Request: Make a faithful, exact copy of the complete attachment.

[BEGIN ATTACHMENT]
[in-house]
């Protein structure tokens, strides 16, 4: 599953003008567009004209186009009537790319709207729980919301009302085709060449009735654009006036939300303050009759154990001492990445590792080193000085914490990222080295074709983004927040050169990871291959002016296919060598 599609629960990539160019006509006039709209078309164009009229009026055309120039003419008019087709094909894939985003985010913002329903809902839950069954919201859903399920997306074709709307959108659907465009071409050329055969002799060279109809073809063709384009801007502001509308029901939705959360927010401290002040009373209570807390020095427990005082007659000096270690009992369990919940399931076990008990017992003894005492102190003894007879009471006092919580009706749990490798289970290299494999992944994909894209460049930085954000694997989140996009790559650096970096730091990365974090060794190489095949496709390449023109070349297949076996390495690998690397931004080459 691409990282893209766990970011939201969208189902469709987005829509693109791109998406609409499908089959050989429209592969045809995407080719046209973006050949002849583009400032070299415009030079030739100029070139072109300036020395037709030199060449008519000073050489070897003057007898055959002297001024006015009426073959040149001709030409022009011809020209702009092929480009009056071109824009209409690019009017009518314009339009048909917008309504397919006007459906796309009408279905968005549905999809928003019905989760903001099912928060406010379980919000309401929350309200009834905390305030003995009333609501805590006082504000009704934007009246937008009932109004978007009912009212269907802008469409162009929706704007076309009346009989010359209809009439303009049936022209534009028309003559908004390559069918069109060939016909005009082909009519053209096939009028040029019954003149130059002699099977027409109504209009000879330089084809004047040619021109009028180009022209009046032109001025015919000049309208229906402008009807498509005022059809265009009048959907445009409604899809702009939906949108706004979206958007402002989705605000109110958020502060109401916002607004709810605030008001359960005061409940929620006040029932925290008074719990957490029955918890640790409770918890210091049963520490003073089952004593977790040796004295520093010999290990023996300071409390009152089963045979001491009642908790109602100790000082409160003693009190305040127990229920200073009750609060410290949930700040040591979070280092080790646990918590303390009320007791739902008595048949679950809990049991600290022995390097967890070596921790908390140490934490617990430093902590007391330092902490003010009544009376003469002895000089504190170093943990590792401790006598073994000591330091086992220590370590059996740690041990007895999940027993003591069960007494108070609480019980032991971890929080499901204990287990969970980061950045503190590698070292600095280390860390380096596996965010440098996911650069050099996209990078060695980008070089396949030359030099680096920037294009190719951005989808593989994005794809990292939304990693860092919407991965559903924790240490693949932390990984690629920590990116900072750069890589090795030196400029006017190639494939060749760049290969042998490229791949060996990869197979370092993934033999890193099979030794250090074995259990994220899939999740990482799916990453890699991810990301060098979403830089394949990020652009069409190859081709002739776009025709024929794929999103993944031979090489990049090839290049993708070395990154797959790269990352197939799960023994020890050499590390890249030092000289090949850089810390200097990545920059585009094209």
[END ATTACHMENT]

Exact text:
[in-house]
């Protein structure tokens, strides 16, 4: 599953003008567009004209186009009537790319709207729980919301009302085709060449009735654009006036939300303050009759154990001492990445590792080193000085914490990222080295074709983004927040050169990871291959002016296919060598 599609629960990539160019006509006039709209078309164009009229009026055309120039003419008019087709094909894939985003985010913002329903809902839950069954919201859903399920997306074709709307959108659907465009071409050329055969002799060279109809073809063709384009801007502001509308029901939705959360927010401290002040009373209570807390020095427990005082007659000096270690009992369990919940399931076990008990017992003894005492102190003894007879009471006092919580009706749990490798289970290299494999992944994909894209460049930085954000694997989140996009790559650096970096730091990365974090060794190489095949496709390449023109070349297949076996390495690998690397931004080459 691409990282893209766990970011939201969208189902469709987005829509693109791109998406609409499908089959050989429209592969045809995407080719046209973006050949002849583009400032070299415009030079030739100029070139072109300036020395037709030199060449008519000073050489070897003057007898055959002297001024006015009426073959040149001709030409022009011809020209702009092929480009009056071109824009209409690019009017009518314009339009048909917008309504397919006007459906796309009408279905968005549905999809928003019905989760903001099912928060406010379980919000309401929350309200009834905390305030003995009333609501805590006082504000009704934007009246937008009932109004978007009912009212269907802008469409162009929706704007076309009346009989010359209809009439303009049936022209534009028309003559908004390559069918069109060939016909005009082909009519053209096939009028040029019954003149130059002699099977027409109504209009000879330089084809004047040619021109009028180009022209009046032109001025015919000049309208229906402008009807498509005022059809265009009048959907445009409604899809702009939906949108706004979206958007402002989705605000109110958020502060109401916002607004709810605030008001359960005061409940929620006040029932925290008074719990957490029955918890640790409770918890210091049963520490003073089952004593977790040796004295520093010999290990023996300071409390009152089963045979001491009642908790109602100790000082409160003693009190305040127990229920200073009750609060410290949930700040040591979070280092080790646990918590303390009320007791739902008595048949679950809990049991600290022995390097967890070596921790908390140490934490617990430093902590007391330092902490003010009544009376003469002895000089504190170093943990590792401790006598073994000591330091086992220590370590059996740690041990007895999940027993003591069960007494108070609480019980032991971890929080499901204990287990969970980061950045503190590698070292600095280390860390380096596996965010440098996911650069050099996209990078060695980008070089396949030359030099680096920037294009190719951005989808593989994005794809990292939304990693860092919407991965559903924790240490693949932390990984690629920590990116900072750069890589090795030196400029006017190639494939060749760049290969042998490229791949060996990869197979370092993934033999890193099979030794250090074995259990994220899939999740990482799916990453890699991810990301060098979403830089394949990020652009069409190859081709002739776009025709024929794929999103993944031979090489990049090839290049993708070395990154797959790269990352197939799960023994020890050499590390890249030092000289090949850089810390200097990545920059585009094209």